Wish I had time to do game programming
You might ask what the Amiga has to do with ETH. The answer is that in '94, after Commodore went bust, there were a lot of discussions in comp.sys.amiga.misc on Usenet about how to save the community, and ways to update the OS that at the time started looking dated (no virtual memory as standard, no memory protection as standard etc.). One of the things that came up was long term migrating to new CPUs, such as Apple did with the Mac. A guy called Edward Blevins posted this message (I love you Google Groups), as part of a HUGE discussion about what the new Amiga OS should look like.
The message points to a concept called Semantic Dictionary Encoding, introduced by Dr. Michael Franz in his doctoral dissertation at ETH. It's a method for encoding a semantic parse tree of an application in a hardware neutral form, and generate the final code at load time.
In a way it's JIT compilation as found in todays Java VMs, but instead of translating from bytecode to native machine code, Semantic Dictionary Encoding is based around translating directly from a simplified parse tree - you reduce the parse tree to a small subset of operators and data types, and optimize as much as you can, then you encode it in a way that at the same time compresses the file. When you load it, you do the final code generation step.
I loved the concept: You can instantly move binaries between systems with different CPUs. Code generators can be tuned to specific hardware combinations or specific CPUs instead of having to generate code for the lowest common denominator. Code generators can take command line arguments into consideration when generating code, allowing further optimizations. Generation can be done based on previous profiling data for YOUR system, etc.
This leads us back to protocol extension. Protocol extension is a way of extending class hierarchies at runtime. I read the report because I was impressed with Dr. Franz work on SDE. I implemented a C based prototype back in '96. I loved it, but didn't have time to go much further with it.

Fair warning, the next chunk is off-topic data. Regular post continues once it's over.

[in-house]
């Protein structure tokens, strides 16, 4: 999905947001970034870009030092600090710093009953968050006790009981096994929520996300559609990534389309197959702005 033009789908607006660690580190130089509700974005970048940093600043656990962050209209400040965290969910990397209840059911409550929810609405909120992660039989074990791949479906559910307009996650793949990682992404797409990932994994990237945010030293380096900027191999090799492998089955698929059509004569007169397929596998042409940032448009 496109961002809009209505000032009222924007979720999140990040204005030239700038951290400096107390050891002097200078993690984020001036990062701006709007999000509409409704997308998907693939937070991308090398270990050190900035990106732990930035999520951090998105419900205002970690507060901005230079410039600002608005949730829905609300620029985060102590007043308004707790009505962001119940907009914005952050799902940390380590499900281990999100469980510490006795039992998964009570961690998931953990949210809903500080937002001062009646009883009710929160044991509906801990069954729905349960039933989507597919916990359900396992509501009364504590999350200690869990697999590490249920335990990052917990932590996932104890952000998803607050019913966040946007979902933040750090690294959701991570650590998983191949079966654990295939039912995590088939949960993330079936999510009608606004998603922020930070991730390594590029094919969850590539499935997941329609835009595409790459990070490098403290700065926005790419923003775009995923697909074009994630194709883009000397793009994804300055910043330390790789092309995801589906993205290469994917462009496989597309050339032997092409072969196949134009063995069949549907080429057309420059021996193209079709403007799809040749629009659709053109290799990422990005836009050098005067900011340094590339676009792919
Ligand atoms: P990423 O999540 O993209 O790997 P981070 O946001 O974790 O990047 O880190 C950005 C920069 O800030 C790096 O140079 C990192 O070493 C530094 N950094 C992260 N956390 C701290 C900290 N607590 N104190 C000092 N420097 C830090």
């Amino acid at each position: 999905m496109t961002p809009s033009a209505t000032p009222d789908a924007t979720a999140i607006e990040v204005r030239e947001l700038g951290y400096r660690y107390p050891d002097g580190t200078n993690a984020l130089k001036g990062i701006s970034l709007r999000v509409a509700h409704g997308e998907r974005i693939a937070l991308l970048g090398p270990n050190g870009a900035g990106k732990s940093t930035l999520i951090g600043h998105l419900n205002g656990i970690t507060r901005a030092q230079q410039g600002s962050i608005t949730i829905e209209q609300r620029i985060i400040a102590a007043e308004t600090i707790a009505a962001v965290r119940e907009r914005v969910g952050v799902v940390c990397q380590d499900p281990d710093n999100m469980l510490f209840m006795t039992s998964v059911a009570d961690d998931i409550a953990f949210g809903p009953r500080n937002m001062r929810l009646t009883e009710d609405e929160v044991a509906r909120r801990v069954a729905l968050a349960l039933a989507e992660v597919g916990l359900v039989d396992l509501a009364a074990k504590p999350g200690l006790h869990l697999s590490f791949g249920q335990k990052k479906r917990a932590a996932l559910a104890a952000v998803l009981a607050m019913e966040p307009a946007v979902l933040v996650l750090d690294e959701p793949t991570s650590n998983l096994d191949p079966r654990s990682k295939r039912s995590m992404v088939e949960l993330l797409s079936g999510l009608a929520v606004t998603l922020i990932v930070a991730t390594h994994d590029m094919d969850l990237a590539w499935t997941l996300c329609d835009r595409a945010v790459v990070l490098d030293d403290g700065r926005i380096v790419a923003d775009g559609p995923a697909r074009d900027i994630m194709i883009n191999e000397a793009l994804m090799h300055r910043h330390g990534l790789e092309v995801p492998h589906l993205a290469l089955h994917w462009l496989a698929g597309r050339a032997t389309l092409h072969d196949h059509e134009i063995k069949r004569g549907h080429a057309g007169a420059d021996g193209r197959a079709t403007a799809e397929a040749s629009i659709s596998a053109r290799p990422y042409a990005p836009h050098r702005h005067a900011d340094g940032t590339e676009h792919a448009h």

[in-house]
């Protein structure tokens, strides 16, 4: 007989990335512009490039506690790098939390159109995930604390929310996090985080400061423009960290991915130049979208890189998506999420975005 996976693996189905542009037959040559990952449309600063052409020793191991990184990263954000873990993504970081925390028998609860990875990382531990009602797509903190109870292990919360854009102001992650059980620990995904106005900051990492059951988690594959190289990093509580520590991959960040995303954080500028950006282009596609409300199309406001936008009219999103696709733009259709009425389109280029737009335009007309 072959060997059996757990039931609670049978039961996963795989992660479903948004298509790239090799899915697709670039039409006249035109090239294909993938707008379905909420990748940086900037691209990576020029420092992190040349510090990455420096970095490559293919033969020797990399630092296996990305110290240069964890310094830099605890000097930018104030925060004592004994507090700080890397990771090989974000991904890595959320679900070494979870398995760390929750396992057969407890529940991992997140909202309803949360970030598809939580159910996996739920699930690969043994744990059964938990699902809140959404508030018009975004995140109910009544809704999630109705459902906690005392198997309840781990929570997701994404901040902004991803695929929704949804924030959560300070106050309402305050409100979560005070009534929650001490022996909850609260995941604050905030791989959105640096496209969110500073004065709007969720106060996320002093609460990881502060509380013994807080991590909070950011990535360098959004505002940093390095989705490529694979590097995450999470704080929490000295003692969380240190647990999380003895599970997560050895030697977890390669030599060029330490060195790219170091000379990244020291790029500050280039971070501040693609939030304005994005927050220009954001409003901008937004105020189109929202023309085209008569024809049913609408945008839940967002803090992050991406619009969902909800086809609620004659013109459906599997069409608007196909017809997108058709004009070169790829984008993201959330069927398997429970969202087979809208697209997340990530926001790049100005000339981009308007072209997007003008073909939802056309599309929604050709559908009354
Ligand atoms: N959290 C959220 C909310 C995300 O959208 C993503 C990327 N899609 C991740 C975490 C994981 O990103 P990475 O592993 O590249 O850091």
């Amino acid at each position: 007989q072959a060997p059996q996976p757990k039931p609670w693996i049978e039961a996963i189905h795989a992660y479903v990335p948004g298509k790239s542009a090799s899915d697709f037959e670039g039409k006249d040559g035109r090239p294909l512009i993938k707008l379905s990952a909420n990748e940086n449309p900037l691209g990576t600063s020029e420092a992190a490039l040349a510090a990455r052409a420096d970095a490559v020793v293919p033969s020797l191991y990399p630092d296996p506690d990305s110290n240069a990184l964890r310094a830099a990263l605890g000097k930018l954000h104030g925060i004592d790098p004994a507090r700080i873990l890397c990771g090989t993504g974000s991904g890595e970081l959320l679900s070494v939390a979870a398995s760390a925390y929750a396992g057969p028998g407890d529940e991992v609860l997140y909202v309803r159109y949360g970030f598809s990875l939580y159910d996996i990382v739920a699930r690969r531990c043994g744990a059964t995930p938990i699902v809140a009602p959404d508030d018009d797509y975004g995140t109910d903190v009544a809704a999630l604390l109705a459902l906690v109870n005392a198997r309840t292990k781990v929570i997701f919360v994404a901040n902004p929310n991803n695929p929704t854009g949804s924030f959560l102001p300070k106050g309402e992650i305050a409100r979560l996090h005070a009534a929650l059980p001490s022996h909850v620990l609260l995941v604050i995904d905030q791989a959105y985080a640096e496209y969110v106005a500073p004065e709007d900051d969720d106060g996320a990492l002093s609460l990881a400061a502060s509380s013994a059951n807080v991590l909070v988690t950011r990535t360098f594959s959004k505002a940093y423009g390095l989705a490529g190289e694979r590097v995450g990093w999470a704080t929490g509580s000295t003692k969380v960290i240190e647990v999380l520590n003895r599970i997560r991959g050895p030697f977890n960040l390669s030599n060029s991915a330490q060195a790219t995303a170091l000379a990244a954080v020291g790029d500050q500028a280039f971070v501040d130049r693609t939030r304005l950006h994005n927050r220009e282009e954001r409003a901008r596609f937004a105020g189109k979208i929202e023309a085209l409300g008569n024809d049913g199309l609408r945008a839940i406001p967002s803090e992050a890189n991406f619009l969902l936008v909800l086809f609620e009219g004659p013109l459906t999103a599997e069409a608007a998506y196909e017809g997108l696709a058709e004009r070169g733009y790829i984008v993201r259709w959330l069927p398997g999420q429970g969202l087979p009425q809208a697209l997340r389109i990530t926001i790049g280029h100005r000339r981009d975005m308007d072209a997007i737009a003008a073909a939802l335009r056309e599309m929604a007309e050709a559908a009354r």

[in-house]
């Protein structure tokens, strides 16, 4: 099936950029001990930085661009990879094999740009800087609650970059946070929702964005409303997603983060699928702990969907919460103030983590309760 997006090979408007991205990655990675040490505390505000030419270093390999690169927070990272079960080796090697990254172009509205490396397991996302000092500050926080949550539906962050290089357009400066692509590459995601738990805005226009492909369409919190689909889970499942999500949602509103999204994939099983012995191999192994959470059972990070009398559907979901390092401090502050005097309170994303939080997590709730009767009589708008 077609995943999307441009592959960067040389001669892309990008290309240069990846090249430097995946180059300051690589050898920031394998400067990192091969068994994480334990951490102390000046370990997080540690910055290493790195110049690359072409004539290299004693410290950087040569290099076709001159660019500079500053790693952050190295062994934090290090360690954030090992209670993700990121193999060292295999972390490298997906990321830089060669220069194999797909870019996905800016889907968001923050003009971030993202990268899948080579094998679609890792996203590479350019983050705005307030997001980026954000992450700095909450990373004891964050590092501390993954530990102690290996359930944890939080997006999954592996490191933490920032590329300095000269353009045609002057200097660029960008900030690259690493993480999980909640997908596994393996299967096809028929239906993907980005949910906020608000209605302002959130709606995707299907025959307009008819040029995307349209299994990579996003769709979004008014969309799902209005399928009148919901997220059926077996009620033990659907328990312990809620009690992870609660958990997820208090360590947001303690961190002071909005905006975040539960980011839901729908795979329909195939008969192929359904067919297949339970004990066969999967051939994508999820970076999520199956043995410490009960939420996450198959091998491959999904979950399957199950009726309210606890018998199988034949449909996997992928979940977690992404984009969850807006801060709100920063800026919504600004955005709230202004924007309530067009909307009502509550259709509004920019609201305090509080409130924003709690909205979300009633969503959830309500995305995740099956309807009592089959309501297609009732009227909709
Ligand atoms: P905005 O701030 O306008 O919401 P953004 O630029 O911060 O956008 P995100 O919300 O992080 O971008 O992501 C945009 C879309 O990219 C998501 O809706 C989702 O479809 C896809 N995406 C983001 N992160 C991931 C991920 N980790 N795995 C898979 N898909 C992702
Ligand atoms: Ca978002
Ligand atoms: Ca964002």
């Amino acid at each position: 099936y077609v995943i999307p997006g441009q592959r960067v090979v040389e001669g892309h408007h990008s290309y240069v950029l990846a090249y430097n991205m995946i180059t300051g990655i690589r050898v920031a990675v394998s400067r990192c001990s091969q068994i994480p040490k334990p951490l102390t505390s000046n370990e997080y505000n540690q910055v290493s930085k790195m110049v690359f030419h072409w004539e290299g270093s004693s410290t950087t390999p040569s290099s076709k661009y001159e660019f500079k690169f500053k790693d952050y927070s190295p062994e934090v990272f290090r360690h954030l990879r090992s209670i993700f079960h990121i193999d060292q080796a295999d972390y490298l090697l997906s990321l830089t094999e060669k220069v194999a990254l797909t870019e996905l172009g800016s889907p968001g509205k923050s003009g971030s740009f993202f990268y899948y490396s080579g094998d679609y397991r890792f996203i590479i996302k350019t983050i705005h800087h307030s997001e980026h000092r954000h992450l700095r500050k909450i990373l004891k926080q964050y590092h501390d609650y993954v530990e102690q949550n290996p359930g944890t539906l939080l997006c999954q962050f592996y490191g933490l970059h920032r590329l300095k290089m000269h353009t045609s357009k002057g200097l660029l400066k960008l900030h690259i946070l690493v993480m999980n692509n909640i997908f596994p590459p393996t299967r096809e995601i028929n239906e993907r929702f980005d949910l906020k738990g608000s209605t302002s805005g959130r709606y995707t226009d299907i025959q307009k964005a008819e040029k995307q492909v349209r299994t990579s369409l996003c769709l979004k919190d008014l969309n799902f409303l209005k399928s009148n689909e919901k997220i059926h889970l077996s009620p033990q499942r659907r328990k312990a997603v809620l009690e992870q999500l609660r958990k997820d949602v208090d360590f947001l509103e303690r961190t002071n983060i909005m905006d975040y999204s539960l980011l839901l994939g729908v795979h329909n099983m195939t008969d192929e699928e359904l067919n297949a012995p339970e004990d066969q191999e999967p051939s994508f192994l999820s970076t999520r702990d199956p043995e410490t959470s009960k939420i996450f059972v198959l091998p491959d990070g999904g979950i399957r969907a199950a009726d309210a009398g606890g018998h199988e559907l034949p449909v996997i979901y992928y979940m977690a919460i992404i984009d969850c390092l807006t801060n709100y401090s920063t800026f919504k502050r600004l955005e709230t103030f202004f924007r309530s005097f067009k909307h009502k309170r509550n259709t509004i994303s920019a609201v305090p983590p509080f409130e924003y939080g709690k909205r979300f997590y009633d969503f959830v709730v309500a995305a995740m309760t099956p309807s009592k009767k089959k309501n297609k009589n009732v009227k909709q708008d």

Same thing with SDE. I had a prototype Pascal compiler (because writing a Pascal compiler for basic Pascal is dirt easy) that generated SDE, and a dummy code generator for something pretty close to 68000 machine code. But I didn't have time to look closer at it.
Now, these are two examples of incredibly cool tech I've run into, that to this day is practically unknown in the tech world outside those of us geeky enough to read doctoral dissertations and technical reports from ETH...
Why is it that so few geeks seem to follow whats happening in the universities? Schools like ETH, and numerous universities around the world are spewing out great computer science work that you'd think open source developers would be jumping at instantly, but instead many of these technologies languish for years without anyone spending time on it. In SDE's case, Dr. Franz is still pursuing it to my knowledge, but seems to get little interest for it from people trying to reimplement his tech.
I could pull out dozens of examples of other great concepts that are also being ignored.
Why? Isn't people aware of the technologies? Or am I the only one who find them cool? Did they come at the wrong time?
I'd love to find out.
Ah well, as soon as I have time I'll start looking at protocol extension and SDE again... Hopefully it will be before I'm retired.
As the site grew, however, the sheer number of users means that I most of the time feel no connection to the person I'm replying to - most of the time it's a username I don't recognize, and someone I know nothing about. It doesn't help that, like many geeks, I'm not the most social person...
Maybe the introduction of the friends system and the journals will change that again, to some extent. Another thing might be chat (yeah, I know there's an IRC channel, but some of us are behind firewalls during the day - a proxied java irc client might be a nice thing
The user base of Slashdot contains a lot of extremely interesting personalities, and it would be great to be able to "connect" more with people than the current comments frenzy allows.
Anyway. If anyone reads this, feel free to e-mail me at firstname.lastname@example.org if you have comments
UNIX is hot. It's more than hot. It's steaming. It's quicksilver lightning with a laserbeam kicker. -- Michael Jay Tucker